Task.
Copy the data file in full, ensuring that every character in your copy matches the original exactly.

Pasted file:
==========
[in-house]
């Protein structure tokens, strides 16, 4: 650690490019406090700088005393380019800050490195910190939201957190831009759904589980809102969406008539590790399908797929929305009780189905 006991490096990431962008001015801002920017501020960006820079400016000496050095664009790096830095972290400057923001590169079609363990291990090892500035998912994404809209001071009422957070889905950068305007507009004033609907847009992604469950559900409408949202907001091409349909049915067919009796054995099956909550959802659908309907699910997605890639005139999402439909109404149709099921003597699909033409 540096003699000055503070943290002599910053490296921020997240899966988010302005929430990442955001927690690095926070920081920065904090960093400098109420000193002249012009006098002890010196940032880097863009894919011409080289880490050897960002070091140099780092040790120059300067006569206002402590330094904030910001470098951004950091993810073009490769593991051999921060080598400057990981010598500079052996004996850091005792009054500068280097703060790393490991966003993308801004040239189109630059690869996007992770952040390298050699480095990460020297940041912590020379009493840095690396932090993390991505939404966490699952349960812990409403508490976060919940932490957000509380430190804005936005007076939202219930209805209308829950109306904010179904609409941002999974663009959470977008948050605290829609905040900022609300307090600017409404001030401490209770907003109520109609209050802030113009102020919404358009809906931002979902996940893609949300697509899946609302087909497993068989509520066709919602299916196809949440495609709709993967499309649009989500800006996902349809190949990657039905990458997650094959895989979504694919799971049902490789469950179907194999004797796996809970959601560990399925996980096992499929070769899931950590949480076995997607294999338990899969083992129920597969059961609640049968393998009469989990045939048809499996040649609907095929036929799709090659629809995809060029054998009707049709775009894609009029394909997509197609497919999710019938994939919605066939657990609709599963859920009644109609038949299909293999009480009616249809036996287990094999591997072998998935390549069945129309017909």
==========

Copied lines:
[in-house]
């Protein structure tokens, strides 16, 4: 650690490019406090700088005393380019800050490195910190939201957190831009759904589980809102969406008539590790399908797929929305009780189905 006991490096990431962008001015801002920017501020960006820079400016000496050095664009790096830095972290400057923001590169079609363990291990090892500035998912994404809209001071009422957070889905950068305007507009004033609907847009992604469950559900409408949202907001091409349909049915067919009796054995099956909550959802659908309907699910997605890639005139999402439909109404149709099921003597699909033409 540096003699000055503070943290002599910053490296921020997240899966988010302005929430990442955001927690690095926070920081920065904090960093400098109420000193002249012009006098002890010196940032880097863009894919011409080289880490050897960002070091140099780092040790120059300067006569206002402590330094904030910001470098951004950091993810073009490769593991051999921060080598400057990981010598500079052996004996850091005792009054500068280097703060790393490991966003993308801004040239189109630059690869996007992770952040390298050699480095990460020297940041912590020379009493840095690396932090993390991505939404966490699952349960812990409403508490976060919940932490957000509380430190804005936005007076939202219930209805209308829950109306904010179904609409941002999974663009959470977008948050605290829609905040900022609300307090600017409404001030401490209770907003109520109609209050802030113009102020919404358009809906931002979902996940893609949300697509899946609302087909497993068989509520066709919602299916196809949440495609709709993967499309649009989500800006996902349809190949990657039905990458997650094959895989979504694919799971049902490789469950179907194999004797796996809970959601560990399925996980096992499929070769899931950590949480076995997607294999338990899969083992129920597969059961609640049968393998009469989990045939048809499996040649609907095929036929799709090659629809995809060029054998009707049709775009894609009029394909997509197609497919999710019938994939919605066939657990609709599963859920009644109609038949299909293999009480009616249809036996287990094999591997072998998935390549069945129309017909």